If you had asked me two years ago how a worship director can have the greatest impact on God’s Kingdom, my answer probably would have focused mainly on leading worship on Sunday. It is the primary function of the team, so doing that well is the most important thing. Something like that. The longer I work as a worship director, though, I begin to see that it’s almost impossible to know how God will use me. Earlier this year, God continued to remind me that his ways and purposes are infinitely beyond my imagination or expectations.
We were just about to begin practice one evening when I noticed Harry sitting in the third pew. Before I continue, I want you have an accurate mental image of Harry. He is an older fellow, who always looks in need of grooming and smells strongly of smoke. He has a raspy, hushed voice and a speaking style somewhat like the stereotypical surfer. His clothing is usually pretty well worn and a little out of place; in the winter he would wear a stocking cap during the Sunday service. His posture is hunched over, and he walks slowly, with a subtle limp. I have a feeling he is not nearly as old as he seems.
Harry had been coming to church for a number of months, but I didn’t really know him. So as everyone else got ready for practice, I went over to find out what was up. He said he just wanted to see how things work because he was thinking about playing guitar with the worship team. Now, this was a strange moment for me. I don’t know what my face looked like, but I hope it did not reveal my incredulity. I did not see how Harry could play guitar with the praise team. A variety of thoughts went quickly through my mind, but since Harry wasn’t hurting anything, I told him he was welcome to sit and enjoy practice. That’s what he did. Of course had that been the end of the story, I wouldn’t be telling it.
The next week Harry came with a guitar. This was even more strange than the previous encounter. He set up a chair for himself, right up on stage amongst the rest of us, got out his guitar, and asked me for some music and a stand. I hadn’t expected this at all, so I had nothing to give him. I know I was smiling, out of bewildered amusement. This just seemed so odd. How could this man actually play guitar? What did he expect to get out of this? I simply couldn’t make sense of why he was there. Nonetheless, I ran quickly to make a copy of my music, and we carried on with practice as usual.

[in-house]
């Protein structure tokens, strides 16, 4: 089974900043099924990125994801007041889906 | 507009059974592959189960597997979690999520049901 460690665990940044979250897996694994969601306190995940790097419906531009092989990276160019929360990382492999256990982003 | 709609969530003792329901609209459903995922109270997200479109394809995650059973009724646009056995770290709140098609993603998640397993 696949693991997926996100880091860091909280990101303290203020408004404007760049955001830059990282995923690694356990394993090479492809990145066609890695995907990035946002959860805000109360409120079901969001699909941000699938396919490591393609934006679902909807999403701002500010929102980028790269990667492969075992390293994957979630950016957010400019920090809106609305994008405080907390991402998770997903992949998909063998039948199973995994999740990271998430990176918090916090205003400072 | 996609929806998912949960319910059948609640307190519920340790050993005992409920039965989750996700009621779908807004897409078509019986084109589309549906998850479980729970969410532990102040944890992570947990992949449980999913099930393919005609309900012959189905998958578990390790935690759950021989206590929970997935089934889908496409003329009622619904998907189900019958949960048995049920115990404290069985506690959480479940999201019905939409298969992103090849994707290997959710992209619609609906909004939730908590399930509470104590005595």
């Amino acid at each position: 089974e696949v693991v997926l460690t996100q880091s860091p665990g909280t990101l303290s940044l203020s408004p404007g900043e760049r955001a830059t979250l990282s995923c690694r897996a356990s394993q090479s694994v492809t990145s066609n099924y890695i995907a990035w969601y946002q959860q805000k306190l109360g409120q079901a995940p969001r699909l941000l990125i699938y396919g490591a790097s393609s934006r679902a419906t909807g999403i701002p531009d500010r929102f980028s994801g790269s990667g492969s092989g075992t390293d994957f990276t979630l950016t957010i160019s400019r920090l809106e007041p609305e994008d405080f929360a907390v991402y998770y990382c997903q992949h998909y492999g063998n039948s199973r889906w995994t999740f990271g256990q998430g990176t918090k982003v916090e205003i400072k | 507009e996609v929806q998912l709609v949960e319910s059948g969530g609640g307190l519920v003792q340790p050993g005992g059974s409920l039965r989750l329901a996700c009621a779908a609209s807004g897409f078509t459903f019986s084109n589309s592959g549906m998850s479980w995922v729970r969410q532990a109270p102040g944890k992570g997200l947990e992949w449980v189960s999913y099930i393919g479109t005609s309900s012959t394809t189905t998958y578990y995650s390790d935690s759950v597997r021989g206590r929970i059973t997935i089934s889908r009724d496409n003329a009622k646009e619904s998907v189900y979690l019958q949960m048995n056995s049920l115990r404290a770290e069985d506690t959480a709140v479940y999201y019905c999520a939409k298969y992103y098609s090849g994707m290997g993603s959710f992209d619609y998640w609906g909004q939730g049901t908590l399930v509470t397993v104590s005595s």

Harry didn’t play much, from what I could tell. He mostly looked alternately at the music and his hands, seemingly trying to remember where to place his fingers to play the various chords. After practice, he told me he’d need that chair again for Sunday morning, since he only plays sitting down. I tried not to show I was taken aback. Did he really expect to play on Sunday morning? I simply told him there is a schedule for participation, and we could discuss adding him to it after he’d been practicing with us awhile.
The next couple of weeks went mostly the same. Harry would show up, I’d scramble to make a copy of my music, and he’d sit through practice, playing very little. Well, no big deal, I thought. I don’t get it, but as long as it doesn’t distract anyone else, it’s fine. The moment I realized Harry did indeed expect to play on Sunday morning came on a Sunday morning soon after. He arrived a few minutes before the service, guitar in hand, asking where he should sit. That morning I didn’t mind telling him he would not be playing because he had missed our practice an hour earlier. It’s exactly what I would have told anyone in that situation. In this case, however, I assumed Harry wasn’t serious enough about playing to show up ninety minutes prior to the service.